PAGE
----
Job Stressors and Their Effects on Physical Health, Emotional Health and Job Satisfaction in a University

Date01 March 1994
Published date01 March 1994
AuthorJagdish K. Dua
Subject MatterEducation
Stress and
Health in
University Staff
Job Stressors and Their
Effects on Physical Health,
Emotional Health, and Job
Satisfaction in a University
Jagdish K. Dua
University of New England, Armidale, New South Wales, Australia
Despite a significant increase in research on stress[1], researchers and people
interested in stress are still not in agreement about the meaning and nature of
stress. Stress has been variously defined as a response to challenging events[2],
as an event that places demands on the individual[3], as an environmental
characterisitic which poses a threat to the individual[4], and as a realization by
the individual that he/she is unable to deal adequately with the demands placed
upon him/her[5,6]. The nature and effects of stress might be best understood by
saying that some environmental variables (stressors), when interpreted by the
individual (cognitive interpretation), may lead to stress. The stress experienced
by the individual may cause strains and long-term negative effects. Whether or
not the individual experiences stress and its effects depends, among other
things, on the individual characteristics such as social support, hardiness, type
A behaviours, and coping strategies[7,8]. Thus, stressors are objective events,
stress is the subjective experience of the event, and strain is the maladaptive
response to stress[9, p. 42].
One important part of our lives which causes a great deal of stress is our job
or our work. Work-related stress is of growing concern because it has significant
economic implications for the organizations through employee dissatisfaction,
lowered productivity and lowered emotional and physical health of the
employees[10]. It has been argued that organizational and extraorganizational
stressors lead to stress through cognitive appraisal which, in turn, leads to poor
emotional health, poor physical health, and behaviours which harm the
organizations[10,11]. Given the research findings that job stressors cause stress,
the terms “stress” and “stressors” will be used interchangeably in the present
There is a fair degree of agreement on the variables that act as organizational
stressors. Cooper et al.[11-13] have identified intrinsic job factors (e.g. poor
working conditions and work overload), role in organizations (e.g. role conflict and
Journal of Educational
Administration Vol. 32 No. 1. 1994,
pp. 59-78. © MCBUniversity Press,
Research reported in this article was suppor ted by an Australian Research Council Small Gr ant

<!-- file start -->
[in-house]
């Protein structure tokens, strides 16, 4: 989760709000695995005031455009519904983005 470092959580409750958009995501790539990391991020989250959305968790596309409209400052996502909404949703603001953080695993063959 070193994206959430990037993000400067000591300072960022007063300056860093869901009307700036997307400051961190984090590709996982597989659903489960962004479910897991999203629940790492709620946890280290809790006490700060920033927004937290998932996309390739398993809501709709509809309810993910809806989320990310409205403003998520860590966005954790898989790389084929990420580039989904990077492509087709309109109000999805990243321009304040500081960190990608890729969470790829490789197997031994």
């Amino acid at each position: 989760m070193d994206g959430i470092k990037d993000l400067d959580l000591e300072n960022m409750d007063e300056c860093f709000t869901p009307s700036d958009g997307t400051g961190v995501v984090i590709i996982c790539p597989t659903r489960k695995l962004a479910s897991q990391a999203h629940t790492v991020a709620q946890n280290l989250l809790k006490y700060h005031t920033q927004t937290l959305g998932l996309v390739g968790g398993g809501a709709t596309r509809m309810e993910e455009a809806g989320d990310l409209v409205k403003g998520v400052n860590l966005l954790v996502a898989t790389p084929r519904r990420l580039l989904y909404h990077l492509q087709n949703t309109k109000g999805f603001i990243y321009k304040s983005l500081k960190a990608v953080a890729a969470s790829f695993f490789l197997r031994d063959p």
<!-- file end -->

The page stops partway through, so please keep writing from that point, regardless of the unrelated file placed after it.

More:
to the author. I would like to thank Michael Forsyth for his assistance with data collection and
some data analysis. Thanks are also due to Edward Campbell for his assistance with data
Journal of
role ambiguity), career development (e.g. lack of promotion policies and job
security), poor relationships at work, and organizational culture (e.g. politics in
organizations and lack of participation in decision-making) as organizational
stressors. Matteson and Ivancevich[10] have also identified similar job factors as
job stressors. Not only do various stimuli at work act as stressors, various things
that happen to people outside their work environment may also contribute to their
work stress. These extraorganizational stressors include factors such as family
problems, personal problems, and social problems. As mentioned above, job-
related stressors and extraorganizational stressors cause stress which, in turn,
causes strains. The strains caused by stress are:
lower emotional health which is manifested as psychological distress,
depression and anxiety;
lower physical health which is manifested as heart disease, insomnia,
headaches, and infections;
organizational symptoms such as job dissatisfaction, absenteeism, lower
productivity, and poo r work quality.
It is important to emphasize that stress causes suffering, reduction in work
quantity, and reduction in work quality.
In recent years researchers have investigated the role of stressors and the effects
of stressors in various organizations. Research reported in the present article was
designed to investigate the nature and effects of stress in a university setting. The
project was conducted at the University of New England. The aims of the research
were to determine:
The extent to which staff at the university experienced job-related
If job-related stressors acted differentially as stresso rs in staff belonging to
subgroups in a variety of categories (e.g., did male and female staff, in the
sex category, experience different amounts or degrees of job-related
stress?). The categories investigated in this connection were sex, age,
campus (and faculty at the Armidale campus) to which the staff member
belonged, job-type (e.g., academic and administrative), permanent/
temporary, full-time/part-time, supervising/not-supervising, top-of-the-
scale/not-top-of-the-scale, ethnic background, qualifications, and disability.
The degree of self-reported extraorganizational or non-work stressors
experienced by staff at the university and to determine if staff belonging to
subgroups in different categories experienced differential non-work stress.
The relationship between job-stressors and non-work stressors, and
physical health, emotional health, and job satisfaction.
The role of individual characteristics, for example, social support, hardiness,
type A behaviours and coping strategies, in moderating the effects of stressors
was also investigated in the project. However, these results are not reported in
the present article.

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